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Modeling the consequences of water limitations at flowering and nitrogen shortage in tropical maize germplasm

By: Elings, A | Centro Internacional de Mejoramiento de Maiz y Trigo (CIMMYT), Mexico DF (Mexico).
Contributor(s): Edmeades, G.O [coaut.] | Edmeades, G.O.|Banziger, M.|Mickelson, H.R.|Peña-Valdivia, C.B [eds.] | White, J.W [coaut.].
Material type: materialTypeLabelBookAnalytics: Show analyticsPublisher: Mexico, DF (Mexico) CIMMYT : 1997ISBN: 968-6923-93-4.Subject(s): Drought stress AGROVOC | Flowering | Germplasm | Nitrogen content | Simulation models | Water deprivation | CIMMYT | Zea mays AGROVOCDDC classification: 633.153 Summary: The ear of the maize plant at flowering has a relatively weak sink capacity. When this is coupled with low current carbohydrate availability, due, for example, to limited water availability, it leads to reduced ear growth, low number of grains per ear, or completely barren plants. Low grain yield is the consequence. One symptom of these reductions in the flux of assimilates to the ear is delayed silking, and an increase in the anthesis-silking interval (ASI). Our working hypothesis is that the length of the ASI can be related to the photosynthetic rate or growth rate per plant at flowering, and that this is modified by genetic parameters. Quantification of this relationship would enable explanatory simulation of ASI of a maize crop that experiences some sort of growth limitation, especially drought, but also low nitrogen or low amounts of intercepted radiation per plant (as in high plant density). Various simulation approaches, varying in the level of detail with which underlying physiological processes are treated, can be chosen. Detailed photosynthesis modules, and modules that convert intercepted photosynthetically active radiation with a light use efficiency coefficient to crop growth rate, are readily available. However, these rely on accurate simulation of leaf area development, which is often problematic. In addition, existing phenology modules for temperate maize need testing and parameterization. Realistic modelling furthermore depends on the accuracy of the soil description, simulation of root growth, and quantification of water supply and demand. Simpler models that lese a coefficient that relate crop growth to water availability may have greater utility in studies of some types of drought. Simulation studies are performed to investigate sensitivity, in terms of phenology, growth and production, to changes in the model's integration level, and to its input parameters. Modules describing specific functions can then be developed. This leads to an assessment of the module's validity domains, and to a prioritization of research needs.Collection: CIMMYT Publications Collection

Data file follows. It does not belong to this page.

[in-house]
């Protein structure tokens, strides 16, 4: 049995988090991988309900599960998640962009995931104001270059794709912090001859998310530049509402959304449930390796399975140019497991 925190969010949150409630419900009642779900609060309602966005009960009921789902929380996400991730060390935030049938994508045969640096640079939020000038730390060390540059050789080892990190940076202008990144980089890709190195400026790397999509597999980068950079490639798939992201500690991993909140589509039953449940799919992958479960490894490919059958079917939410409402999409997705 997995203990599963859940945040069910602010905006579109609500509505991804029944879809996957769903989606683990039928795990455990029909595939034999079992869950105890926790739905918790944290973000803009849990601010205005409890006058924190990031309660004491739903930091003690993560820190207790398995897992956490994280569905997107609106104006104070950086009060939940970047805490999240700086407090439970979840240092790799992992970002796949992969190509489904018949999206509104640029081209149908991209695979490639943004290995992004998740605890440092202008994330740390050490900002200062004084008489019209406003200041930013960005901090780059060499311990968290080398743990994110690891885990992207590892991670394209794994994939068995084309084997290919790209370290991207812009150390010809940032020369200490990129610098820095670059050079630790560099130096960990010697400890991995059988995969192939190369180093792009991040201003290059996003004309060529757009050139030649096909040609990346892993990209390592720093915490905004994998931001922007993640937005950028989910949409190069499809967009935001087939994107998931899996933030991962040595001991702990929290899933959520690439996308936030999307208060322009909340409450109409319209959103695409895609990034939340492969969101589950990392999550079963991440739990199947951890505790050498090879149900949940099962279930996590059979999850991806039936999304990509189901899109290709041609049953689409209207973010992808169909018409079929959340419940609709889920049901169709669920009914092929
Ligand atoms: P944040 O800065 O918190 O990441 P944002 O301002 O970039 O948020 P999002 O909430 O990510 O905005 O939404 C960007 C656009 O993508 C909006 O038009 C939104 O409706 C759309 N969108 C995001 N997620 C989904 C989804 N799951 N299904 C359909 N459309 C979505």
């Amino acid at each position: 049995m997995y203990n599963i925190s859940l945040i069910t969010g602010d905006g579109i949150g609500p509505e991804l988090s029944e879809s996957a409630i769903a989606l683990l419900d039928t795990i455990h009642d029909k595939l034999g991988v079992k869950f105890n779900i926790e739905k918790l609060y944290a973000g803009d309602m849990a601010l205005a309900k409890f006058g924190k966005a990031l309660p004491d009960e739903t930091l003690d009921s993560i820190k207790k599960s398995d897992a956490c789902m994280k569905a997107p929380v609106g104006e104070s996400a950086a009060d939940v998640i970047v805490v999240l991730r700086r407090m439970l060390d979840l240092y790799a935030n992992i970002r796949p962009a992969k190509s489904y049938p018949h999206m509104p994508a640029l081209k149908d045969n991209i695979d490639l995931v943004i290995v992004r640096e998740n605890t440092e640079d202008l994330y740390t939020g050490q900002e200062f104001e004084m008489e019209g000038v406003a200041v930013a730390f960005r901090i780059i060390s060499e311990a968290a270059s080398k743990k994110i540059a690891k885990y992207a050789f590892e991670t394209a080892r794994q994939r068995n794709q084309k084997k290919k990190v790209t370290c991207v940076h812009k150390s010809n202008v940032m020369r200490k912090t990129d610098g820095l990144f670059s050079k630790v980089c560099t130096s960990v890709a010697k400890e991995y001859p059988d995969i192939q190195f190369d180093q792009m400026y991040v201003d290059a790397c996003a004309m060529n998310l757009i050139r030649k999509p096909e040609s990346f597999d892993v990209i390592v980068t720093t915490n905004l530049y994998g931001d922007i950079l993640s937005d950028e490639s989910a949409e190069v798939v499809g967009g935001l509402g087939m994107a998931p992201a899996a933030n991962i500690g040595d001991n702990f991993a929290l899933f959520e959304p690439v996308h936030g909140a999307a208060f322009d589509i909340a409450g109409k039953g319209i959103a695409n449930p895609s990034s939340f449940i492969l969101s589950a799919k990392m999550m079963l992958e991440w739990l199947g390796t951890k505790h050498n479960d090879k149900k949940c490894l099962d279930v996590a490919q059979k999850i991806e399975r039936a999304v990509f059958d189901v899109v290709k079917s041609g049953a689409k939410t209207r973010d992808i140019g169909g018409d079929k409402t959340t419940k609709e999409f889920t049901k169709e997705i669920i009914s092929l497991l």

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Conference proceedings CIMMYT Knowledge Center: John Woolston Library

Lic. Jose Juan Caballero Flores

 

CIMMYT Publications Collection 633.153 EDM (Browse shelf) 1 Available 1E624179
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The ear of the maize plant at flowering has a relatively weak sink capacity. When this is coupled with low current carbohydrate availability, due, for example, to limited water availability, it leads to reduced ear growth, low number of grains per ear, or completely barren plants. Low grain yield is the consequence. One symptom of these reductions in the flux of assimilates to the ear is delayed silking, and an increase in the anthesis-silking interval (ASI). Our working hypothesis is that the length of the ASI can be related to the photosynthetic rate or growth rate per plant at flowering, and that this is modified by genetic parameters. Quantification of this relationship would enable explanatory simulation of ASI of a maize crop that experiences some sort of growth limitation, especially drought, but also low nitrogen or low amounts of intercepted radiation per plant (as in high plant density). Various simulation approaches, varying in the level of detail with which underlying physiological processes are treated, can be chosen. Detailed photosynthesis modules, and modules that convert intercepted photosynthetically active radiation with a light use efficiency coefficient to crop growth rate, are readily available. However, these rely on accurate simulation of leaf area development, which is often problematic. In addition, existing phenology modules for temperate maize need testing and parameterization. Realistic modelling furthermore depends on the accuracy of the soil description, simulation of root growth, and quantification of water supply and demand. Simpler models that lese a coefficient that relate crop growth to water availability may have greater utility in studies of some types of drought. Simulation studies are performed to investigate sensitivity, in terms of phenology, growth and production, to changes in the model's integration level, and to its input parameters. Modules describing specific functions can then be developed. This leads to an assessment of the module's validity domains, and to a prioritization of research needs.

English

9801|AGRIS 9702|anterior|R97-98PROCE|FINAL9798

Jose Juan Caballero

CIMMYT Publications Collection

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